Relationships and Sex Education (RSE) and Health Education (HE)

Summer 2019

The DfE has laid its draft Regulations on Relationships and Sex Education (RSE) and Health Education (HE) before Parliament and has published accompanying draft statutory guidance.

These Regulations intend to make the teaching of these subjects compulsory in schools (specific elements being phase dependent) from September 2020 (although schools can start a year earlier if they wish).

All primary schools will have to teach ‘relationships education’ and all secondary schools will have to teach ‘relationships and sex education’. Health education will be required in all maintained schools. Please note, the health element would not be applicable to independent schools as this is already required under the broader PSHE curriculum they must comply with through the Independent School Standards.

There has been significant media interest in this topic and commentary has not all been supportive of the changes to the regulations. Many of the concerns raised relate to the content of the curriculum, particularly educating about lesbian, gay, bisexual and transgender (LGBT) relationships, and this has caused some contention.

To respond to some of the key concerns raised by parents, charities and groups of interested parties, the DfE has released accompanying FAQs. These FAQs are helpful at setting out the position of the various aspects of the regulations and guidance. This includes the setting of policies, consultation with parents, content and parents’ right of withdrawal from sex education (apart from biological aspects of human growth and reproduction that form part of the curriculum). It also covers the new proposed right of children to ‘opt-in’ as they approach 16 years old. This will give pupils more autonomy regarding their own education in this area.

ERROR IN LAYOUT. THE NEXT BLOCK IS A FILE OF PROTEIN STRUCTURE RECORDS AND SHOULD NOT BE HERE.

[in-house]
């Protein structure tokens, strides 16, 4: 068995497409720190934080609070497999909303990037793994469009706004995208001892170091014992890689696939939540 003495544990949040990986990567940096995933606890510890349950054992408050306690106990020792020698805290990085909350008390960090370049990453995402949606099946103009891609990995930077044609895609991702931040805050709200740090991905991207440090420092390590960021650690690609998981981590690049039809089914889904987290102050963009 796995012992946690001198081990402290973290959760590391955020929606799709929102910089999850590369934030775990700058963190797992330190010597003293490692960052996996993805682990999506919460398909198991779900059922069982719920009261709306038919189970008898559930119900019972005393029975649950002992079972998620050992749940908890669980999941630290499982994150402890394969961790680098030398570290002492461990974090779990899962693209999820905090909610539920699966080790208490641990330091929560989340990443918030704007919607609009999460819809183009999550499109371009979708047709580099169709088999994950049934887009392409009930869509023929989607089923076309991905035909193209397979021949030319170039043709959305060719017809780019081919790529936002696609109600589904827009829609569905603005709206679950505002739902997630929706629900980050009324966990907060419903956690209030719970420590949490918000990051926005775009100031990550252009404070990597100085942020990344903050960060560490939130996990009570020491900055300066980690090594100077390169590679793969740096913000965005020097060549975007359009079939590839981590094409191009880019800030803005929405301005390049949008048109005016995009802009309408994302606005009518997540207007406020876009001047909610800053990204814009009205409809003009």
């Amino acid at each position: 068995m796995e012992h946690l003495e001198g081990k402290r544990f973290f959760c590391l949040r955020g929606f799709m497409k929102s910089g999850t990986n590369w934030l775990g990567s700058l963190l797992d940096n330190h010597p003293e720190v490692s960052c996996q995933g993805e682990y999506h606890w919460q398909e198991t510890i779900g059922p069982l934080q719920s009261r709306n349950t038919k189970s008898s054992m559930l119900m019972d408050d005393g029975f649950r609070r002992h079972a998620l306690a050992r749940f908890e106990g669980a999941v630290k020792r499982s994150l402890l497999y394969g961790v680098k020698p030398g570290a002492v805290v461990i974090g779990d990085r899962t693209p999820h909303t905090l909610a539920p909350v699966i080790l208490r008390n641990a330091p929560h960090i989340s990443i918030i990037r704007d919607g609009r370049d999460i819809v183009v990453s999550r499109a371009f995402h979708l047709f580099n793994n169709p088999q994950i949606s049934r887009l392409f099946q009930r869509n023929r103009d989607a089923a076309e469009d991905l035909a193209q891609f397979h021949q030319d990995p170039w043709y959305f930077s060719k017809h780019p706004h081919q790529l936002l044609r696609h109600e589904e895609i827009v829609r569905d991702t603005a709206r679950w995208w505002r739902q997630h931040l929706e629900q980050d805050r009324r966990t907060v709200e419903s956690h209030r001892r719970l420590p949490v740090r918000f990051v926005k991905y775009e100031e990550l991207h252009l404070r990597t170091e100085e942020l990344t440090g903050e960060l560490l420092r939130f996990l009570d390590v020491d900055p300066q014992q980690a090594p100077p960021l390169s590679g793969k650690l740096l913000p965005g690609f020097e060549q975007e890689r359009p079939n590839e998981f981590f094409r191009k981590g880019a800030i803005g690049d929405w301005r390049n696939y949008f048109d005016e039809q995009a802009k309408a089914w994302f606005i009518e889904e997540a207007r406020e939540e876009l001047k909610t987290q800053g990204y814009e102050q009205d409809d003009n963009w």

It should also be noted that the new guidance gives flexibility to schools in their approach to teaching. This will allow faith schools to teach these subjects but within the tenets of their faith, allowing these important subjects to be taught sensitively and inclusively, and with respect to the backgrounds and beliefs of pupils and parents while giving pupils the knowledge they need to live safe, fulfilled, healthy lives.

The new stance on RSE/HE is to ensure that children and young people are prepared and able to make informed choices about relationships as they grow. It is a vital life skill for children to stay safe and develop healthy relationships in the increasingly complex lives we lead. This is more prevalent with young people spending more time developing relations online and increasingly exposing themselves to risks. Schools pride themselves on looking after the ‘whole’ child and, therefore, these topics should be given adequate time and space within the curriculum. 

However, there will be challenges in making sure that the teaching is carried out by the right people at the right level to ensure it is effective. Schools will need to be committed to delivering these subjects. Content will need to be age-appropriate, well delivered and inclusive, and clearly embedded into other school policies, requiring the input of young people and their families through open discussion. Schools will be required to consult with parents when developing and reviewing their policies for Relationships Education and RSE. This will help inform schools’ decisions on when and how the subject’s content is covered. Consultation does not, however, provide parental veto on what and how the subject is taught, as ultimately that is a decision for the school. 

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